From the early 1900s until the 1970s, the American South experienced the largest wave of internal migration in history. The collapsed infrastructure and economy of a post-Reconstruction South invited a particular vulnerability to corruption, lawlessness, terrorist organizations and intense economic strife, all of which helped to fuel racial hysteria, societal desperation and widespread violence.

A seemingly perfect storm of events that included World War I, World War II, the Great Depression, the automobile, oil and West Coast agriculture booms, and a diminished immigrant workforce from a war-torn Europe opened hundreds of thousands of manufacturing and labor jobs outside of the South.

Expanding and lucrative industries seeking workers willing to labor for cheap sought to capitalize on the crisis in the South, and company representatives were regularly sent to the region in an effort to persuade residents to relocate, often needing as little as a one-way bus ticket to convince them. More than 20 million Southerners left their homes during those years, bound for the Midwest, West Coast and Northeast in what is known today as the “Southern Diaspora.”

Among the cultural effects were the spread of Southern culinary traditions and, perhaps most significantly, rock ’n’ roll, blues, jazz, country, bluegrass and gospel.

Of the nearly 7 million black Southerners that took part in the multi-decade exodus, the largest number arrived in New York City, ultimately settling in Harlem after facing strong racial discrimination in Manhattan.

By the 1940s, Harlem’s black community accounted for nearly 80 percent of the neighborhood’s population. Parallel to the migration, a phenomenon now known as the Harlem Renaissance began to emerge in the forms of music, literature, visual arts, fashion, dance and theater.

Today, it’s a period in history remembered as one of the greatest explosions of cultural, social and artistic influence in New York City’s history, setting off waves throughout the country that still resonate in American culture.

Among the many contributions, Dixieland jazz and ragtime music were brought to the mainstream, thanks in large part to the development of the slide piano-playing style and the popularity of artists such as Duke Ellington, Louis Armstrong, Ella Fitzgerald, Jelly Roll Morton, Willie Smith and Fats Waller.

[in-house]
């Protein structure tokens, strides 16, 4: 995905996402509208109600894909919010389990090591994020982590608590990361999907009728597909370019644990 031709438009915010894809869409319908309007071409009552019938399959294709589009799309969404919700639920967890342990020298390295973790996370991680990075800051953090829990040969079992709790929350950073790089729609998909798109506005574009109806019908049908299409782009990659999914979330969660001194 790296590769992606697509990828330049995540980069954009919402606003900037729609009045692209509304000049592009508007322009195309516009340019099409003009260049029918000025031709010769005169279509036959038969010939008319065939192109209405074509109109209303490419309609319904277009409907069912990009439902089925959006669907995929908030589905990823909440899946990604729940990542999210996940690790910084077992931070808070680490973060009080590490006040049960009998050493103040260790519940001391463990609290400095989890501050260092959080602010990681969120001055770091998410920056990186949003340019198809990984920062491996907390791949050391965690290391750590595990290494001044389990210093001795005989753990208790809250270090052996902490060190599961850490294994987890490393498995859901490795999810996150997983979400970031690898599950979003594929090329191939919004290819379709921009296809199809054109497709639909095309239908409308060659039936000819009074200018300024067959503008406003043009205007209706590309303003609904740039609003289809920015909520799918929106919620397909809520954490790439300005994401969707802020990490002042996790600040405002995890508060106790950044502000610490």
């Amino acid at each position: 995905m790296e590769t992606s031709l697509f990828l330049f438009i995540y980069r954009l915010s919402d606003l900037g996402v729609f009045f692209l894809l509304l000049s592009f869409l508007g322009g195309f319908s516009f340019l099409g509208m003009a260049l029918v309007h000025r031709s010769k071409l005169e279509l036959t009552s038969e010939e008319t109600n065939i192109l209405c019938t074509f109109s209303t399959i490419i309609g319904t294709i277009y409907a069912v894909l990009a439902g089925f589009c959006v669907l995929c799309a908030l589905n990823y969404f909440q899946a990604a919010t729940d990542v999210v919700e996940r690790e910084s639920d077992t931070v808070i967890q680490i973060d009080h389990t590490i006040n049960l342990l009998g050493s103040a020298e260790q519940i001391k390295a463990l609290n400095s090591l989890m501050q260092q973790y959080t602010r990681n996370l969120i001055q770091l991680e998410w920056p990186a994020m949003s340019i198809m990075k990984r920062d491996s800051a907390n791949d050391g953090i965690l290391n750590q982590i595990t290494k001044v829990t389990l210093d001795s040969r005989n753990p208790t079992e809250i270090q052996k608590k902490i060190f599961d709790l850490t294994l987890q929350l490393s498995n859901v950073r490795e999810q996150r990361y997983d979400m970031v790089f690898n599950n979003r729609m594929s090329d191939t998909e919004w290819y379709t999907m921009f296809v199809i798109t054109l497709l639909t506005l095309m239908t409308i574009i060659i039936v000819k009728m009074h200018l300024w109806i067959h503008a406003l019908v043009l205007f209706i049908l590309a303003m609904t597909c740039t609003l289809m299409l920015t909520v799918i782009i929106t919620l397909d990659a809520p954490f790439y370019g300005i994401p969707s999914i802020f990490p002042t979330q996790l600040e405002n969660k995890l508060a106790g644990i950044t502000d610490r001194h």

Taking its name from one of Waller’s most popular records, the musical “Ain’t Misbehavin’” is set during that momentous period and enlisted Waller as its posthumous composer.

Created by Murray Horowitz and Richard Maltby Jr., the original 1978 production uses much of Fats Waller’s catalog to tell the story of jazz and ragtime’s introduction to the City That Never Sleeps. The history-based musical traces the network of players, singers and composers as they circulated from the electric underground clubs along Harlem’s Lenox Avenue to New York’s whites-only nightclubs and dinner theaters to the private after-parties hosted by some of the city’s wealthiest elites.

“Ain’t Misbehavin’ ” comes to the Lowcountry courtesy of Midtown Productions under the direction of Sheri Grace Wenger, with musical direction by Howard Brown. The production will showcase the work of local musicians and performers, including multi-award-winning actor/singer/dancer/musician Manny Houston, Monique Waters, Tierney Breedlove, Jairus McClanahan and Megan Pue, who also serves as choreographer. Set and lighting design is by Ryan Ahlert.

The show will run Thursday through Saturday, with a special Sunday matinee finale March 5, at Midtown Cabaret Theatre, located inside the Duvall Events Center at 2816 Azalea Drive. Tapas plates and desserts will be available for purchase at the bar, as well as beer, wine, soft drinks and a signature cocktail.

Performances begin at 7:30 p.m. March 2-4, and one Sunday matinee at 5 p.m. March 5. Tickets are $35/adults; $30/seniors (over 65) and military; $25/students and teachers with ID. For more information and to purchase tickets, go to www.MidtownProductions.org, www.Etix.com, or call 843-557-1163.

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